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    General Lee Surrenders at Appomattox Court House: Letter written by Charles Adams, 111th New York Infantry. "If you had seen the men you would have thought they were crazy".
    A four-page letter headed Camp of the 111th Regt. N. Y. V., April the 10th, 1865. Writing home to his parents, Charles Adams tells them, in part:

    "We have had an awful hard time for the last two weeks. General Lee and his Army surrendered yesterday and if you had seen the men, you would have thought they were crazy."

    "The men threw their hats and yelled, and the colors were waved and we had a noisy time."

    "We were drawn up in line of battle along the road and stacked arms. After Lee had surrendered, Genl. Meade rode along the lines, laughing and bowing and every little ways he would say they have surrendered, they have surrendered; then the boys would cheer."

    "I do not think that we will have any more fighting. I tell you it is not very pleasant to be where the bullets are singing, but after anyone fires two or three rounds, they don't think anything about it."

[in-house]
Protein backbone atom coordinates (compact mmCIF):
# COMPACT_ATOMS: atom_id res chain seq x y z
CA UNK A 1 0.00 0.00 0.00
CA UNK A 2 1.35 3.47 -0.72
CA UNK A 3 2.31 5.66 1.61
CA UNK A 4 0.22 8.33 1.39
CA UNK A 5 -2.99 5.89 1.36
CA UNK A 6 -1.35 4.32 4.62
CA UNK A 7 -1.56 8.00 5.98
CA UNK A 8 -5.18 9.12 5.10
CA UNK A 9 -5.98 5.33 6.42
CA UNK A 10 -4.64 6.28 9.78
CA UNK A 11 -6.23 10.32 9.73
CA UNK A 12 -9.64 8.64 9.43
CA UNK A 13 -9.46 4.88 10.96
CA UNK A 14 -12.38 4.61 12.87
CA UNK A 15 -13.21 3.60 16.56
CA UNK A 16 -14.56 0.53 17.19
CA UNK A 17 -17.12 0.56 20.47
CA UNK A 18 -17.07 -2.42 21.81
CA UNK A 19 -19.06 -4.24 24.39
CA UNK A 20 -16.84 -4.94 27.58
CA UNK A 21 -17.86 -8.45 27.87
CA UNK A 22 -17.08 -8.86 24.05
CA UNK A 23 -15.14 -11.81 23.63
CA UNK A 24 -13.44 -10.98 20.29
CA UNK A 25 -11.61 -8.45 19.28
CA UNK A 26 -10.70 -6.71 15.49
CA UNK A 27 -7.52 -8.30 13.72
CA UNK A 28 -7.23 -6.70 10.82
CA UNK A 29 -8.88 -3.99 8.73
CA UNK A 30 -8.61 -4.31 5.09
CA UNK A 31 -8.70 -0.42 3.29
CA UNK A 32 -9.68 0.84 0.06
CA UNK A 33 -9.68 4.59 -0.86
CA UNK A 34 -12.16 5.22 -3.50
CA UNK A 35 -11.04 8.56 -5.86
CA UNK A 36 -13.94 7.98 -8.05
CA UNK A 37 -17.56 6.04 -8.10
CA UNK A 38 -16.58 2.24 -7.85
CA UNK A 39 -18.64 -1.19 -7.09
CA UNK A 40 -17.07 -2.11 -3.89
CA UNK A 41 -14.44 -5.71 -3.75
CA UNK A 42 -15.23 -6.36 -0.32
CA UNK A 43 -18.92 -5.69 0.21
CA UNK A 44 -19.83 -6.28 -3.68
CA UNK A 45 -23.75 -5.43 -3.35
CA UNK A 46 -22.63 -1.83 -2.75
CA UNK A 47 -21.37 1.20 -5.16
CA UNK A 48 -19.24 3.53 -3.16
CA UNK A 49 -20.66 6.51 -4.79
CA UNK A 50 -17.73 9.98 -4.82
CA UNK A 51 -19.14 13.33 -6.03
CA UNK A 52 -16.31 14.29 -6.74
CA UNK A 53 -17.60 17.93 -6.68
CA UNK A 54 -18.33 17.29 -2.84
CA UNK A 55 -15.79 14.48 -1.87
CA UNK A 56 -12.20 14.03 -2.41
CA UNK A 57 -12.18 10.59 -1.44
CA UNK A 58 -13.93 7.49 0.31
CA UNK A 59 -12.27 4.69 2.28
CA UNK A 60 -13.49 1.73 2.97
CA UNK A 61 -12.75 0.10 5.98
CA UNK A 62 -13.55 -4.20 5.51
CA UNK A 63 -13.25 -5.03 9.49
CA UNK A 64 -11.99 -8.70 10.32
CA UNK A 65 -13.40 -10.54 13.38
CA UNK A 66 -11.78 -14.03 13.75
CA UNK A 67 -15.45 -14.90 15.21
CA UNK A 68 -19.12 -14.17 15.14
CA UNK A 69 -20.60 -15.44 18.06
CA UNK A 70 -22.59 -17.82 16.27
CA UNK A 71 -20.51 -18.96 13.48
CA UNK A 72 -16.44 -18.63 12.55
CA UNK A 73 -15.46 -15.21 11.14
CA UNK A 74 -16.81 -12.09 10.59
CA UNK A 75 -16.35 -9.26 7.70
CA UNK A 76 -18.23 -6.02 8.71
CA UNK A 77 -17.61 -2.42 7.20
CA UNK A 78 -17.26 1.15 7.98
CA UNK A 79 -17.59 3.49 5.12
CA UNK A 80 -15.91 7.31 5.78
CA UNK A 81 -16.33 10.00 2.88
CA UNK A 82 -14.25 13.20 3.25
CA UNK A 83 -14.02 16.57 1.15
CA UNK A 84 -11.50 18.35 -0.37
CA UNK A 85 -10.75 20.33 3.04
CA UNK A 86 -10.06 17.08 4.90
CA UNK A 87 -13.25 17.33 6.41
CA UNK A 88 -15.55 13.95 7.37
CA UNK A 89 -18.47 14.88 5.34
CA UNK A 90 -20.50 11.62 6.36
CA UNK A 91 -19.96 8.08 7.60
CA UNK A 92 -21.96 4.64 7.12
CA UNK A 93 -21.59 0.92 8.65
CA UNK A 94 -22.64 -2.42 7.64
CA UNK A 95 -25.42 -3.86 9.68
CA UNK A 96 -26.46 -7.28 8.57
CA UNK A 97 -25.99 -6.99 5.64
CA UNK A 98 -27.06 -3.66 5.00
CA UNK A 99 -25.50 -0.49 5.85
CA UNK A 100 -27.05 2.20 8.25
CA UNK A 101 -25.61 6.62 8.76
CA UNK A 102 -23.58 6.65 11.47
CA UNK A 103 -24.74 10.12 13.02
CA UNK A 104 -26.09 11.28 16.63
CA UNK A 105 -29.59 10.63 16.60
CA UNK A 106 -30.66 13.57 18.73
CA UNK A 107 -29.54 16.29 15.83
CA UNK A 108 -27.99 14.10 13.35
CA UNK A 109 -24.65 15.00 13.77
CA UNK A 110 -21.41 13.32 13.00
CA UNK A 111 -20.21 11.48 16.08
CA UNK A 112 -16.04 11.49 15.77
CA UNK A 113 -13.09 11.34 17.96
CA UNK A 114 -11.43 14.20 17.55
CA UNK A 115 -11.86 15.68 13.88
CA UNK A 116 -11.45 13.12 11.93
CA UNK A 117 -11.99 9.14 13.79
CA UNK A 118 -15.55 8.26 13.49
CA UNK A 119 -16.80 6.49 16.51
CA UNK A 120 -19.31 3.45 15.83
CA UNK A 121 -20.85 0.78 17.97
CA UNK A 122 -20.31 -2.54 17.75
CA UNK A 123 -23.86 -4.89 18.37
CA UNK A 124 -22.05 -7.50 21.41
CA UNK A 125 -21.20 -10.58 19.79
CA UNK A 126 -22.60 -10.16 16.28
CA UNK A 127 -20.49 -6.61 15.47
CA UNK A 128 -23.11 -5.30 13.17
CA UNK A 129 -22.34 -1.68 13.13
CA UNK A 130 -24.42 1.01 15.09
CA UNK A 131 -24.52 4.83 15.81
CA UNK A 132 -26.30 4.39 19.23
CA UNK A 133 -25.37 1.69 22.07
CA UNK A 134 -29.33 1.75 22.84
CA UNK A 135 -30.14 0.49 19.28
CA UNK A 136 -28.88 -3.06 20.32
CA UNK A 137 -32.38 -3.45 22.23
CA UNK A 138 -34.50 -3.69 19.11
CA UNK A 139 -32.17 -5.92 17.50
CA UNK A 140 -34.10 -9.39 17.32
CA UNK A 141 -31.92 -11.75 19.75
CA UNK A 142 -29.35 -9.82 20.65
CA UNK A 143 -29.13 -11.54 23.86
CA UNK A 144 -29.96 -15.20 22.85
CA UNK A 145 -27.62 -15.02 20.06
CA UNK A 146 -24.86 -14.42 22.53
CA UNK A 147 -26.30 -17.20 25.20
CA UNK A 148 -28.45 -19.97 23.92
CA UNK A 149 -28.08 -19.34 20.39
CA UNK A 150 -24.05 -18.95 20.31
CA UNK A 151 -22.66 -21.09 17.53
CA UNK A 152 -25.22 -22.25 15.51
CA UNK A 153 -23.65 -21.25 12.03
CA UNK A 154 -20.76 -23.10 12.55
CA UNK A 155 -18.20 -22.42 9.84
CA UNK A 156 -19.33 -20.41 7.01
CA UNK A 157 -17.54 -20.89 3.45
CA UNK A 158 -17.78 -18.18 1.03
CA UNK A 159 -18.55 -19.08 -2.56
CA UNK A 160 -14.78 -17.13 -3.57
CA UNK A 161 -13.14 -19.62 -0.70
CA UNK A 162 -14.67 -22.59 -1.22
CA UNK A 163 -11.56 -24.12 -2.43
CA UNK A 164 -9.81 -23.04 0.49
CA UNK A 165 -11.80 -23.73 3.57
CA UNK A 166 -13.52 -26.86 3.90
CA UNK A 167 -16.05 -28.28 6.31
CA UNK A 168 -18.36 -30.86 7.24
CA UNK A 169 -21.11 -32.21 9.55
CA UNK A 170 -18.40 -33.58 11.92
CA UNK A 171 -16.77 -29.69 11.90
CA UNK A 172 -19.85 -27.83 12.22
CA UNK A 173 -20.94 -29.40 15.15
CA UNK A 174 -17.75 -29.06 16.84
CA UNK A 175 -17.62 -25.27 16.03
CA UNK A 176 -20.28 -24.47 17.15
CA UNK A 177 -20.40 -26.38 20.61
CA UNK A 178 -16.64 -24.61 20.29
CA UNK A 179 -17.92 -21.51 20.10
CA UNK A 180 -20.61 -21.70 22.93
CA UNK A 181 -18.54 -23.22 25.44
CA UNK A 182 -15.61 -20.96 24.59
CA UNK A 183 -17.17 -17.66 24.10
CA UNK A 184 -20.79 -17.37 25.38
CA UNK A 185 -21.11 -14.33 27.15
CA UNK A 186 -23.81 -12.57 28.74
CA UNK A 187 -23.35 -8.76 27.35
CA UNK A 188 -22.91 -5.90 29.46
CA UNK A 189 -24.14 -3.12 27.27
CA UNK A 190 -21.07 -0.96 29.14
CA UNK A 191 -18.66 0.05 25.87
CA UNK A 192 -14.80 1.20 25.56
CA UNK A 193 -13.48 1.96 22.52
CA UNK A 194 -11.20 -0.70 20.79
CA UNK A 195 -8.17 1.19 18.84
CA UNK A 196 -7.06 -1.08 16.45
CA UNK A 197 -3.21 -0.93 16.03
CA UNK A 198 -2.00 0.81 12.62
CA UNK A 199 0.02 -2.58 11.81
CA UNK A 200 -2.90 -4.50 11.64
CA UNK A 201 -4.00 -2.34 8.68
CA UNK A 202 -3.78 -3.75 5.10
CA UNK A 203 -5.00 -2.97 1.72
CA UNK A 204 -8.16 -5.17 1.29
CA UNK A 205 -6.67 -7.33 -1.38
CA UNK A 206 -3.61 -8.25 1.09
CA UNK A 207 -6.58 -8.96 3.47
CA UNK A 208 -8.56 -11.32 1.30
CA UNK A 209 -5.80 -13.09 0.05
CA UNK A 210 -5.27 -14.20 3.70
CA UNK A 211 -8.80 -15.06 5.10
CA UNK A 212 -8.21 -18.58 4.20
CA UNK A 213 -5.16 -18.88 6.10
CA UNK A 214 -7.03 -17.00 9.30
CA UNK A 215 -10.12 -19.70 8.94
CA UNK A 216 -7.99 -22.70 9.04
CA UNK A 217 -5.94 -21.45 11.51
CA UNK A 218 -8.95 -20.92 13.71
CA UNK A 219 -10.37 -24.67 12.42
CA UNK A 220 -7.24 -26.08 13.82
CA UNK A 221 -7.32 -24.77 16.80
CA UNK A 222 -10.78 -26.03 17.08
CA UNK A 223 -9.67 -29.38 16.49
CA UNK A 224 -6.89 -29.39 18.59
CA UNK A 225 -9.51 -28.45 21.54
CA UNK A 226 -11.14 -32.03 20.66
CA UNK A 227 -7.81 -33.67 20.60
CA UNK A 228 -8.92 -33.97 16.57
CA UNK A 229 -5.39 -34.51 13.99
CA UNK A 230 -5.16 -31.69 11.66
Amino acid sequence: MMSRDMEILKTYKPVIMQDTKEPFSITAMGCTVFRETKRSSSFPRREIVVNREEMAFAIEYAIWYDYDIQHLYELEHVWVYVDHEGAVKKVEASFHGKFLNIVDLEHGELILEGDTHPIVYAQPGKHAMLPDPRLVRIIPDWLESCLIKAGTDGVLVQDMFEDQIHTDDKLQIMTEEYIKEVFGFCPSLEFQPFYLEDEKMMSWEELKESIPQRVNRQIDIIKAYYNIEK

"We have marched through a splendid country. The apple trees & peach trees were in full bloom. Ten days ago the farmers had fixed their fences and got most of their spring crops in. I tell you there is some splendid farming country down here. There is lots of wheat down here. There is fields of a hundred acres as nice wheat as I ever saw. Today is the first day that we have had to rest since we started."

    "The following is a list of the killed and wounded in our Company.

    Killed: Corporal James Brumfield.

    Wounded: Sergeant Rossman J. Parshall

    Gardner, M. Chase

    Joshua Lawrence

    William Parker

    Elias Blount

    Our Co. has been the luckiest Co. in the Regt. No more at present.

    From your Son, C. E. Adams"

    Four days later Adams had another opportunity to write, this time from Burkville, Va.

    "I am well and hope these few lines will find you the same. I could get no chance to send a letter before, for we have had no communication for nearly two weeks. We were within twenty miles of Lynchburg. I should judge that we have marched between 150 to 200 miles since we started. We have marched three days right along. Yesterday we marched in mud and water up to our knees in some places."

    "I do not know where we are going, but I should think that we were gong to Petersburg or Richmond...John Johnson is wounded very badly in both legs. This is the second days rest that we have had since we started. I must close as the mail goes out in a few minutes. From your Son, C. E. Adams."

    Condition is very fine with only minor aging. Letters describing the Surrender at Appomattox are especially desirable. From the Calvin Packard Civil War Battlefield Letter Collection

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